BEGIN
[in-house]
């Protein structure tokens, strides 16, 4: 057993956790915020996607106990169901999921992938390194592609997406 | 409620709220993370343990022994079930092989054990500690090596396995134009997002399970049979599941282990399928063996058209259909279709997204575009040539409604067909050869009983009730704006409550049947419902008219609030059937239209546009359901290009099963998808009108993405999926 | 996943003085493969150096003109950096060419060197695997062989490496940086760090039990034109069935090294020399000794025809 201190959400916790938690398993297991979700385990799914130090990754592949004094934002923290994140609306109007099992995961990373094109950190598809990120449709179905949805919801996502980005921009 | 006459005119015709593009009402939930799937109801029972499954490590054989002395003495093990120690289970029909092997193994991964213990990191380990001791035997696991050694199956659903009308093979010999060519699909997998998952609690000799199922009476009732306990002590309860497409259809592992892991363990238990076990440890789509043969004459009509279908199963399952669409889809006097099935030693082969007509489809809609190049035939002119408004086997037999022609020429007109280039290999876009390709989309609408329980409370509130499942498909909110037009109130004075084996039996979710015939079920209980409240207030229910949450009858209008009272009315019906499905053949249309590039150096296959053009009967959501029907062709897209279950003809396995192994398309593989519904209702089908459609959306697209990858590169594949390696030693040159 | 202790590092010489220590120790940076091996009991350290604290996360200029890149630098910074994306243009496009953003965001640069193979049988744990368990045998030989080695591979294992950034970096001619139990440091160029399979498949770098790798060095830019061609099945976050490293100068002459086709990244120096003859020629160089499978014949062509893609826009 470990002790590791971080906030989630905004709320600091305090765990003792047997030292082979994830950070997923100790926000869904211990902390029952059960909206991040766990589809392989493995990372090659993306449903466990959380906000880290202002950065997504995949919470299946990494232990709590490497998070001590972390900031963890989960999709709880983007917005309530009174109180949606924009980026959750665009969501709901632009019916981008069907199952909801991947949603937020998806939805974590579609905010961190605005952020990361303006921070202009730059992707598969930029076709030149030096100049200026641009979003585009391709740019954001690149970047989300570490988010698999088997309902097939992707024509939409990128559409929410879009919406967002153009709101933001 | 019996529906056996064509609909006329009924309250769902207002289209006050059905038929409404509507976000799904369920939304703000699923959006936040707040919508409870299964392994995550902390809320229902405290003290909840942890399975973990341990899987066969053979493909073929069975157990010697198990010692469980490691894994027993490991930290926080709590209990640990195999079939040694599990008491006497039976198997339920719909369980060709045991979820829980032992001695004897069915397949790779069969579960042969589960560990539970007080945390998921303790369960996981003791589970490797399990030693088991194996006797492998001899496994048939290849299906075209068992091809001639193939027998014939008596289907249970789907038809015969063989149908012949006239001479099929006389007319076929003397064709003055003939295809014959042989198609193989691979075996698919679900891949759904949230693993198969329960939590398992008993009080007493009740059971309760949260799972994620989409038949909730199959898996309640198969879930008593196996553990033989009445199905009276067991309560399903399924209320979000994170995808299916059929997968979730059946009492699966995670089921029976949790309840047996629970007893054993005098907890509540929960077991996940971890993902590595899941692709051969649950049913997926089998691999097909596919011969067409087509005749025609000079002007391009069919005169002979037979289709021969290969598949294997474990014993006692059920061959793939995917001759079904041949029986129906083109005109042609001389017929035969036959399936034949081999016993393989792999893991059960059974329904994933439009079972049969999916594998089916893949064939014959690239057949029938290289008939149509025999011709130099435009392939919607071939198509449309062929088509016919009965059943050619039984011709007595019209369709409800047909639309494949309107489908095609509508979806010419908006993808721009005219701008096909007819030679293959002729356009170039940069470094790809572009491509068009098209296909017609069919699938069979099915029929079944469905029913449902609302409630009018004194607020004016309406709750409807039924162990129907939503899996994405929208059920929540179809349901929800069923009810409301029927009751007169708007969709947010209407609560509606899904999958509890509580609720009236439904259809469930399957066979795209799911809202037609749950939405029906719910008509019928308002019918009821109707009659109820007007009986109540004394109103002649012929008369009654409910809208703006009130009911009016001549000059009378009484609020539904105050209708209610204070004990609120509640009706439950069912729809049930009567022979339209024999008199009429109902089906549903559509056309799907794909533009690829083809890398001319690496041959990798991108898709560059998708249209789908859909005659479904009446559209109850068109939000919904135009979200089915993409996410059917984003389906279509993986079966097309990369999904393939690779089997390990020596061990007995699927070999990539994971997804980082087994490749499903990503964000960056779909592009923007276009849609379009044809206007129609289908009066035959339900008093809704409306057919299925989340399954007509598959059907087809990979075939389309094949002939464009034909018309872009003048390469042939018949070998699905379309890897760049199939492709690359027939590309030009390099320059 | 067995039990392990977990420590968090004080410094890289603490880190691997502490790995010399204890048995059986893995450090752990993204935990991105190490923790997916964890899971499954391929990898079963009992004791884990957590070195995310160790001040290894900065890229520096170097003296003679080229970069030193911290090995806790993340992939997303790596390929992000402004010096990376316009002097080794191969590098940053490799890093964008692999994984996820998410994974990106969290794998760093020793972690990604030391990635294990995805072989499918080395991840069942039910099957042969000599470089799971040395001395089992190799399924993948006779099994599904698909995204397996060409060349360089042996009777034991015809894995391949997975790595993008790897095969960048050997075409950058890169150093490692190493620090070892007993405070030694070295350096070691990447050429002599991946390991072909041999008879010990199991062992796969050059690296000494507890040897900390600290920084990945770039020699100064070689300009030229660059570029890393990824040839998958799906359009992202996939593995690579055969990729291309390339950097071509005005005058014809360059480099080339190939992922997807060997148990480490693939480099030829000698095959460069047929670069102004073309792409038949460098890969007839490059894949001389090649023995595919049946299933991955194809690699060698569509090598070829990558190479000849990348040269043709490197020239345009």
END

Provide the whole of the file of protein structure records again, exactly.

[in-house]
């Protein structure tokens, strides 16, 4: 057993956790915020996607106990169901999921992938390194592609997406 | 409620709220993370343990022994079930092989054990500690090596396995134009997002399970049979599941282990399928063996058209259909279709997204575009040539409604067909050869009983009730704006409550049947419902008219609030059937239209546009359901290009099963998808009108993405999926 | 996943003085493969150096003109950096060419060197695997062989490496940086760090039990034109069935090294020399000794025809 201190959400916790938690398993297991979700385990799914130090990754592949004094934002923290994140609306109007099992995961990373094109950190598809990120449709179905949805919801996502980005921009 | 006459005119015709593009009402939930799937109801029972499954490590054989002395003495093990120690289970029909092997193994991964213990990191380990001791035997696991050694199956659903009308093979010999060519699909997998998952609690000799199922009476009732306990002590309860497409259809592992892991363990238990076990440890789509043969004459009509279908199963399952669409889809006097099935030693082969007509489809809609190049035939002119408004086997037999022609020429007109280039290999876009390709989309609408329980409370509130499942498909909110037009109130004075084996039996979710015939079920209980409240207030229910949450009858209008009272009315019906499905053949249309590039150096296959053009009967959501029907062709897209279950003809396995192994398309593989519904209702089908459609959306697209990858590169594949390696030693040159 | 202790590092010489220590120790940076091996009991350290604290996360200029890149630098910074994306243009496009953003965001640069193979049988744990368990045998030989080695591979294992950034970096001619139990440091160029399979498949770098790798060095830019061609099945976050490293100068002459086709990244120096003859020629160089499978014949062509893609826009 470990002790590791971080906030989630905004709320600091305090765990003792047997030292082979994830950070997923100790926000869904211990902390029952059960909206991040766990589809392989493995990372090659993306449903466990959380906000880290202002950065997504995949919470299946990494232990709590490497998070001590972390900031963890989960999709709880983007917005309530009174109180949606924009980026959750665009969501709901632009019916981008069907199952909801991947949603937020998806939805974590579609905010961190605005952020990361303006921070202009730059992707598969930029076709030149030096100049200026641009979003585009391709740019954001690149970047989300570490988010698999088997309902097939992707024509939409990128559409929410879009919406967002153009709101933001 | 019996529906056996064509609909006329009924309250769902207002289209006050059905038929409404509507976000799904369920939304703000699923959006936040707040919508409870299964392994995550902390809320229902405290003290909840942890399975973990341990899987066969053979493909073929069975157990010697198990010692469980490691894994027993490991930290926080709590209990640990195999079939040694599990008491006497039976198997339920719909369980060709045991979820829980032992001695004897069915397949790779069969579960042969589960560990539970007080945390998921303790369960996981003791589970490797399990030693088991194996006797492998001899496994048939290849299906075209068992091809001639193939027998014939008596289907249970789907038809015969063989149908012949006239001479099929006389007319076929003397064709003055003939295809014959042989198609193989691979075996698919679900891949759904949230693993198969329960939590398992008993009080007493009740059971309760949260799972994620989409038949909730199959898996309640198969879930008593196996553990033989009445199905009276067991309560399903399924209320979000994170995808299916059929997968979730059946009492699966995670089921029976949790309840047996629970007893054993005098907890509540929960077991996940971890993902590595899941692709051969649950049913997926089998691999097909596919011969067409087509005749025609000079002007391009069919005169002979037979289709021969290969598949294997474990014993006692059920061959793939995917001759079904041949029986129906083109005109042609001389017929035969036959399936034949081999016993393989792999893991059960059974329904994933439009079972049969999916594998089916893949064939014959690239057949029938290289008939149509025999011709130099435009392939919607071939198509449309062929088509016919009965059943050619039984011709007595019209369709409800047909639309494949309107489908095609509508979806010419908006993808721009005219701008096909007819030679293959002729356009170039940069470094790809572009491509068009098209296909017609069919699938069979099915029929079944469905029913449902609302409630009018004194607020004016309406709750409807039924162990129907939503899996994405929208059920929540179809349901929800069923009810409301029927009751007169708007969709947010209407609560509606899904999958509890509580609720009236439904259809469930399957066979795209799911809202037609749950939405029906719910008509019928308002019918009821109707009659109820007007009986109540004394109103002649012929008369009654409910809208703006009130009911009016001549000059009378009484609020539904105050209708209610204070004990609120509640009706439950069912729809049930009567022979339209024999008199009429109902089906549903559509056309799907794909533009690829083809890398001319690496041959990798991108898709560059998708249209789908859909005659479904009446559209109850068109939000919904135009979200089915993409996410059917984003389906279509993986079966097309990369999904393939690779089997390990020596061990007995699927070999990539994971997804980082087994490749499903990503964000960056779909592009923007276009849609379009044809206007129609289908009066035959339900008093809704409306057919299925989340399954007509598959059907087809990979075939389309094949002939464009034909018309872009003048390469042939018949070998699905379309890897760049199939492709690359027939590309030009390099320059 | 067995039990392990977990420590968090004080410094890289603490880190691997502490790995010399204890048995059986893995450090752990993204935990991105190490923790997916964890899971499954391929990898079963009992004791884990957590070195995310160790001040290894900065890229520096170097003296003679080229970069030193911290090995806790993340992939997303790596390929992000402004010096990376316009002097080794191969590098940053490799890093964008692999994984996820998410994974990106969290794998760093020793972690990604030391990635294990995805072989499918080395991840069942039910099957042969000599470089799971040395001395089992190799399924993948006779099994599904698909995204397996060409060349360089042996009777034991015809894995391949997975790595993008790897095969960048050997075409950058890169150093490692190493620090070892007993405070030694070295350096070691990447050429002599991946390991072909041999008879010990199991062992796969050059690296000494507890040897900390600290920084990945770039020699100064070689300009030229660059570029890393990824040839998958799906359009992202996939593995690579055969990729291309390339950097071509005005005058014809360059480099080339190939992922997807060997148990480490693939480099030829000698095959460069047929670069102004073309792409038949460098890969007839490059894949001389090649023995595919049946299933991955194809690699060698569509090598070829990558190479000849990348040269043709490197020239345009």